Mindful Therapy
Mindful Therapy

Negative experiences with meditation/ psychedelics 

It seems that we can't get by a day without reading some glowing article or hearing someone expounding about the positive benefits of meditation or 'plant medicine'. Though some of these practices are known, scientifically, to have some benefit within controlled conditions, it does feel really important to me- and hopefully it is of benefit to you- that I share about some of my personal and psychotherapeutic work with some of the negative effects that can come from these practices.


Depersonalisation is the experience of 'feeling strange', sometimes as if you are not your self. This can sometimes be so overwhelming that it can preoccupy us and then it can become DPD (depersonalisation disorder). We might feel that we are 'special' in a 'good way' or 'in a bad way'. We can sometimes feel detached or distanced from people or events and things can seem unreal. We might experience emotions that 'flow through us' but 'don't touch us'. We might have the sense of 'being an observer' and, though this can be of benefit, it might exclude feeling really engaged on an everyday human level or exclude such experiences as something that should matter.


 This can be the result of trauma (sometimes a developmental trauma that we don't know about- for instance this was, for me, a common experience in my childhood).


These experiences  can also be elicited by meditation or psychedelic use.


I have worked with people who came to believe that they had permanently changed themselves and could not retrieve any sense of normality; this need not be true!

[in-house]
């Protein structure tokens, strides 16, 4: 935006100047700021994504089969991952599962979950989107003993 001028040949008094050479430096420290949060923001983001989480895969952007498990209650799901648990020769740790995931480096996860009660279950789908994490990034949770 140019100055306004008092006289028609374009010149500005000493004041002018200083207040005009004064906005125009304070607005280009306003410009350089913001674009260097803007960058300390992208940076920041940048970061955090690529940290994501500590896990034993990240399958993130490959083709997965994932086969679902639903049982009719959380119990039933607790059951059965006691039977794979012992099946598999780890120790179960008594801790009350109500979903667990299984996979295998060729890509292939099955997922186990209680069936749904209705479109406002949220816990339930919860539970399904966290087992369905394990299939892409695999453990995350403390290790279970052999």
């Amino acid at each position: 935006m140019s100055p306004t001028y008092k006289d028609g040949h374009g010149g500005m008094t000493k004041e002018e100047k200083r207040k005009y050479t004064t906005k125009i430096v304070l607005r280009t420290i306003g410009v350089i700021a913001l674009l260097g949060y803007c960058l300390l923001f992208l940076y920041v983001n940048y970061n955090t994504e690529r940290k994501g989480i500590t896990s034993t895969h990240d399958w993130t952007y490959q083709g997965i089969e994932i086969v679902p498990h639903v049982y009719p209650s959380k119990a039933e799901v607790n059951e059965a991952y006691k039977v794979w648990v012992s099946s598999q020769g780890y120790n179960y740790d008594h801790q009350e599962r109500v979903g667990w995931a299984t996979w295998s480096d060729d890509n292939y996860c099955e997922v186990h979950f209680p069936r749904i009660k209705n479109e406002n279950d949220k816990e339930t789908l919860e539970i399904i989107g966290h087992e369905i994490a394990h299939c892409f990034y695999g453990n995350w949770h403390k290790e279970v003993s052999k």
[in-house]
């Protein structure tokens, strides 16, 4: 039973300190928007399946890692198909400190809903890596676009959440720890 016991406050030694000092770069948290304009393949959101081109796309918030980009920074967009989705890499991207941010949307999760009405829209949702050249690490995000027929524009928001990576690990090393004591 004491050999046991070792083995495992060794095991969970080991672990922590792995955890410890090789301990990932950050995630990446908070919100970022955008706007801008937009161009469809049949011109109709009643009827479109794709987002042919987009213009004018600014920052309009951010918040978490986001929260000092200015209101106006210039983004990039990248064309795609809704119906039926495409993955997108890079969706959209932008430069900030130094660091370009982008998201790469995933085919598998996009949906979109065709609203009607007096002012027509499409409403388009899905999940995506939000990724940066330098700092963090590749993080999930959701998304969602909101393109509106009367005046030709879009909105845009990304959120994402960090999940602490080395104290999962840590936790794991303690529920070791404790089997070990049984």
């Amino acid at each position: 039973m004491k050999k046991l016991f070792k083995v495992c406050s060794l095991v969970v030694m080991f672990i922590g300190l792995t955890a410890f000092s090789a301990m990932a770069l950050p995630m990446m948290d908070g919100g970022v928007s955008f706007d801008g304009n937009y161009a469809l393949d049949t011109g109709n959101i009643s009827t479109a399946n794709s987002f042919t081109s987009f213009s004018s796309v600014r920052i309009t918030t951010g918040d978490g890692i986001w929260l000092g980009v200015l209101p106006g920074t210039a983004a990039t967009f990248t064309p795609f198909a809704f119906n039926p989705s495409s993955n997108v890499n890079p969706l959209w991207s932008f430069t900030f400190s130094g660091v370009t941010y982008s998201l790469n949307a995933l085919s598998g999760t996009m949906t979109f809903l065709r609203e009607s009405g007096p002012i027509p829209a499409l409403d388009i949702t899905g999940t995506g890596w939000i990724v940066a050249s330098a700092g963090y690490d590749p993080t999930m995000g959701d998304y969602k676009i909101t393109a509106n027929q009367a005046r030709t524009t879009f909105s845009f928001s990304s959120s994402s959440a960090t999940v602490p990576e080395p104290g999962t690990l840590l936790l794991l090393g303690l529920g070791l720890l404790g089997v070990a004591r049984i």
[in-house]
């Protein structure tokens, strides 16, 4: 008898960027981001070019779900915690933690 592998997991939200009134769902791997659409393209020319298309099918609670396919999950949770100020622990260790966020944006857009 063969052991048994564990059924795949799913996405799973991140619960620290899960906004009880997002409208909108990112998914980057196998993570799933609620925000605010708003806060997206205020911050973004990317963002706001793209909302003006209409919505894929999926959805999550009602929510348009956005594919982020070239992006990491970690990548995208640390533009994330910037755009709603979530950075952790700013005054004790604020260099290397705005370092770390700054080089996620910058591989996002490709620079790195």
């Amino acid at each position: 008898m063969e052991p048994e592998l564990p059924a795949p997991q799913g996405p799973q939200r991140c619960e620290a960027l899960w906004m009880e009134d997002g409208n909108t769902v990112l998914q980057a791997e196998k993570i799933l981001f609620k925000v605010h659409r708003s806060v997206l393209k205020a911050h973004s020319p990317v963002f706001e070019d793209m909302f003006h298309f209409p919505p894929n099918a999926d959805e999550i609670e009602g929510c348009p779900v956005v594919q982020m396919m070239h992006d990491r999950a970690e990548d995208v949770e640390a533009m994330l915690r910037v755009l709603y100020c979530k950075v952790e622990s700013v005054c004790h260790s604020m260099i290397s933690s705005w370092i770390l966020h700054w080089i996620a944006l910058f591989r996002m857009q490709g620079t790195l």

This can be worked with!


Please don't suffer in silence or, blindly, try to 'push on through' with your practise. 

Fear with the breath

There are so many experts and teachings about 'correct breathing' it's easy to forget that 'when we are fully and completely engaged in an activity that we love' that 'the body really knows how to breathe' without any help from us! 


As a meditation teacher I have come across many people that, for many different reasons, start to become preoccupied with their breath and 'breathing correctly'.


This can happen frequently and - in one way- I have also experienced this myself. Someone might start to have fear around the breath - there might be a history of this with asthma and/or with panic disorder- or there might be experiences of fear/panic and this person might start to compulsively use the breath to manage that. 


These experiences might manifest by either a/avoiding awareness of the breath by constant distraction (experiential avoidance) or b/ engaging constantly with the breath.


Either way, here, there is an element of fear that needs to be addressed directly so that we can learn to trust our breath in it's original nature. 

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